Characterizing tectonic and anthropogenic deformation in the Imperial Valley, California, with multitemporal InSAR analysis

Junle Jiang, & Rowena B. Lohman

Under Review April 10, 2020, SCEC Contribution #10073

Despite ongoing improvements and expansion of data catalogs, the effective use of Interferometric Synthetic Aperture Radar (InSAR) remains challenging in actively deforming regions with heavy agricultural activities, where land surface and vegetation changes and soil moisture variability can degrade data quality or introduce confounding signals. Here we use Sentinel-1 satellite imagery to constrain the ground deformation history of 2015--2019 in the Imperial Valley, California, at almost the highest spatial resolutions, to identify and characterize time-variable signals associated with surface soil conditions, shoreline changes, agricultural activities, geothermal power plants, and tectonic motion. In our workflow, the spatial and temporal stability of the interferometric phase are used to assess pixel behavior of disntinct landcover types and identify pixels least likely affected by agriculture. A series of masking, interpolation, and filtering steps are applied to facilitate phase unwrapping, and the unwrapped, unfiltered product is then recovered to reduce artifacts from spatial filtering. Model-based tropospheric corrections and automatic selection of distributed reference points are utilized to improve the spatial and temporal accuracy of InSAR time series, in particular over larger spatial apertures that include topographic variations. The InSAR observations are validated with continuous GPS where available, yielding an agreement of the average velocity within several mm/yr in areas with good data coverage. Discrepancies between InSAR and GPS estimates often exist in areas with lower data quality, and in some cases reveal pronounced signals attributable to surficial processes occuring in the uppermost soil layers. We observe a diverse suite of ground displacement signals over a range of spatial scales, including steady interseismic deformation, seasonal lake-level-modulated subsidence at the East Salton Sea shore, and progressing slow slip on the Superstition Hills fault. In addition, varied deformation signals are observed at four primary geothermal fields within the Imperial Valley. Extensive subsidence at the Salton Sea geothermal field suggests spatial overlap of anthropogenic and tectonic processes, interspersed with potential surficial signals. Geothermal facilities at East Mesa, Brawley, and Heber exhibit smaller or negligible ground deformation, often with temporal variations. Observations of high-resolution, time-variable ground deformation, with characterization of errors when possible, would support efforts to understand subsurface faulting and fluids, manage geothermal operations, and generate robust hazard assessments.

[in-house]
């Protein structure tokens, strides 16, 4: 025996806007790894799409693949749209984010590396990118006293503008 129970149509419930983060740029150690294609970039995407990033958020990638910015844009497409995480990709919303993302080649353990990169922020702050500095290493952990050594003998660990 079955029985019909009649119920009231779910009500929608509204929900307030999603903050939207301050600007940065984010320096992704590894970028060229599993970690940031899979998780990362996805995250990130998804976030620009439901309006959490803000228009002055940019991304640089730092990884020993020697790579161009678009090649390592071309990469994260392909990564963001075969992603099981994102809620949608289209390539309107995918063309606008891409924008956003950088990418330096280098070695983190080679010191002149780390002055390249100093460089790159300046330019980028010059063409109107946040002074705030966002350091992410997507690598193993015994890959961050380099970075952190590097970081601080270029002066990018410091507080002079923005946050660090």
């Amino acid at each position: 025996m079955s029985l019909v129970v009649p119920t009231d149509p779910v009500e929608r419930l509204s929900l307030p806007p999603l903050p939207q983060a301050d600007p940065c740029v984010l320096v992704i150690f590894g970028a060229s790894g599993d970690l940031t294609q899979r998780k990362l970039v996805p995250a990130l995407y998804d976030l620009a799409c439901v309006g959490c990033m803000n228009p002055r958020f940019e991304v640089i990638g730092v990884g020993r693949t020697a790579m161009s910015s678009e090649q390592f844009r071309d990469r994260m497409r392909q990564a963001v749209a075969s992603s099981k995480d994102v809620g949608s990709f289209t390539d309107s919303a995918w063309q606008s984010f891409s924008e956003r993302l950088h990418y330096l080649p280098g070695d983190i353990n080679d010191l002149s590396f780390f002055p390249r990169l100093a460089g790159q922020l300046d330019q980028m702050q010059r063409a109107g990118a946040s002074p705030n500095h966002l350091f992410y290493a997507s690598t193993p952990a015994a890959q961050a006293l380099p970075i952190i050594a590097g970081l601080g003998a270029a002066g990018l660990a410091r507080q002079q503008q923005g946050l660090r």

Jiang, J., & Lohman, R. B. (2020). Characterizing tectonic and anthropogenic deformation in the Imperial Valley, California, with multitemporal InSAR analysis. Remote Sensing of Environment, (under review).

Related Projects & Working Groups
SDOM, Tectonic Geodesy, Geology